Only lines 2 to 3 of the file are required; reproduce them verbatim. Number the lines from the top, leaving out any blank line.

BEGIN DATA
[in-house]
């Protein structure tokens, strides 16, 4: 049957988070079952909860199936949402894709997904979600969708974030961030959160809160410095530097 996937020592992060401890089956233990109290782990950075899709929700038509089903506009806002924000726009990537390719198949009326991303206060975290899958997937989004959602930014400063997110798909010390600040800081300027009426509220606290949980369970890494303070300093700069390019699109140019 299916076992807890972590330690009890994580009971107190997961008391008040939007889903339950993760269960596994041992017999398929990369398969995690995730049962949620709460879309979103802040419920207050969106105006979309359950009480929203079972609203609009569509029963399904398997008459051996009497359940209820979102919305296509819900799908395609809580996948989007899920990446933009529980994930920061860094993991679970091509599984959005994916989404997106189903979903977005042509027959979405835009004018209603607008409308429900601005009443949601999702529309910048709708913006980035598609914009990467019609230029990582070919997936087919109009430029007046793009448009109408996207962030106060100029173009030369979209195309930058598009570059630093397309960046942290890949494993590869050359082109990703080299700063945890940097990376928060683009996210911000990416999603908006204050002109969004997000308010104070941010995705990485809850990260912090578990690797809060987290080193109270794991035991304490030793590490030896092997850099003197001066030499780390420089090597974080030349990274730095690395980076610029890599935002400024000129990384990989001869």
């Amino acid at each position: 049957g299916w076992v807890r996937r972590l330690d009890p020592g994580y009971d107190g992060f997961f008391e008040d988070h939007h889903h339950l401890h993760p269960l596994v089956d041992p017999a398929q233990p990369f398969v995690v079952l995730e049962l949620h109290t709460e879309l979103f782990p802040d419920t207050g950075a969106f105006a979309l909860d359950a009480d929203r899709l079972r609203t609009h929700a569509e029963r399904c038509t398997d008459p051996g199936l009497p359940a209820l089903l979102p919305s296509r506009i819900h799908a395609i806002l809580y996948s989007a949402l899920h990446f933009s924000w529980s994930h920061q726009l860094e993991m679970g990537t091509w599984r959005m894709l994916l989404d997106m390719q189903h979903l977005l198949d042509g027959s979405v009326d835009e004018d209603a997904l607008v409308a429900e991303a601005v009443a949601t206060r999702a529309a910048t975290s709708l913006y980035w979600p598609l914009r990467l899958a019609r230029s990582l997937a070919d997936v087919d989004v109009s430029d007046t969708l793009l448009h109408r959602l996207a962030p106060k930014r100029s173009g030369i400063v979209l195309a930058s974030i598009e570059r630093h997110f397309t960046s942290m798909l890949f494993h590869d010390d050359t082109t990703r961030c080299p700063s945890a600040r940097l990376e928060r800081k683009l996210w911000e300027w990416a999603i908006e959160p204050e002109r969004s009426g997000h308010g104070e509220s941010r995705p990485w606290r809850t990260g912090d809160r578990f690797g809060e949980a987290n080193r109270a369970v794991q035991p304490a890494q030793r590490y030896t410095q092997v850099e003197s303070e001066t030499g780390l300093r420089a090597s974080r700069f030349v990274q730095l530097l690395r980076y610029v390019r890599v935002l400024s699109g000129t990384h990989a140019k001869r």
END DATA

């Protein structure tokens, strides 16, 4: 049957988070079952909860199936949402894709997904979600969708974030961030959160809160410095530097 996937020592992060401890089956233990109290782990950075899709929700038509089903506009806002924000726009990537390719198949009326991303206060975290899958997937989004959602930014400063997110798909010390600040800081300027009426509220606290949980369970890494303070300093700069390019699109140019 299916076992807890972590330690009890994580009971107190997961008391008040939007889903339950993760269960596994041992017999398929990369398969995690995730049962949620709460879309979103802040419920207050969106105006979309359950009480929203079972609203609009569509029963399904398997008459051996009497359940209820979102919305296509819900799908395609809580996948989007899920990446933009529980994930920061860094993991679970091509599984959005994916989404997106189903979903977005042509027959979405835009004018209603607008409308429900601005009443949601999702529309910048709708913006980035598609914009990467019609230029990582070919997936087919109009430029007046793009448009109408996207962030106060100029173009030369979209195309930058598009570059630093397309960046942290890949494993590869050359082109990703080299700063945890940097990376928060683009996210911000990416999603908006204050002109969004997000308010104070941010995705990485809850990260912090578990690797809060987290080193109270794991035991304490030793590490030896092997850099003197001066030499780390420089090597974080030349990274730095690395980076610029890599935002400024000129990384990989001869």
């Amino acid at each position: 049957g299916w076992v807890r996937r972590l330690d009890p020592g994580y009971d107190g992060f997961f008391e008040d988070h939007h889903h339950l401890h993760p269960l596994v089956d041992p017999a398929q233990p990369f398969v995690v079952l995730e049962l949620h109290t709460e879309l979103f782990p802040d419920t207050g950075a969106f105006a979309l909860d359950a009480d929203r899709l079972r609203t609009h929700a569509e029963r399904c038509t398997d008459p051996g199936l009497p359940a209820l089903l979102p919305s296509r506009i819900h799908a395609i806002l809580y996948s989007a949402l899920h990446f933009s924000w529980s994930h920061q726009l860094e993991m679970g990537t091509w599984r959005m894709l994916l989404d997106m390719q189903h979903l977005l198949d042509g027959s979405v009326d835009e004018d209603a997904l607008v409308a429900e991303a601005v009443a949601t206060r999702a529309a910048t975290s709708l913006y980035w979600p598609l914009r990467l899958a019609r230029s990582l997937a070919d997936v087919d989004v109009s430029d007046t969708l793009l448009h109408r959602l996207a962030p106060k930014r100029s173009g030369i400063v979209l195309a930058s974030i598009e570059r630093h997110f397309t960046s942290m798909l890949f494993h590869d010390d050359t082109t990703r961030c080299p700063s945890a600040r940097l990376e928060r800081k683009l996210w911000e300027w990416a999603i908006e959160p204050e002109r969004s009426g997000h308010g104070e509220s941010r995705p990485w606290r809850t990260g912090d809160r578990f690797g809060e949980a987290n080193r109270a369970v794991q035991p304490a890494q030793r590490y030896t410095q092997v850099e003197s303070e001066t030499g780390l300093r420089a090597s974080r700069f030349v990274q730095l530097l690395r980076y610029v390019r890599v935002l400024s699109g000129t990384h990989a140019k001869r």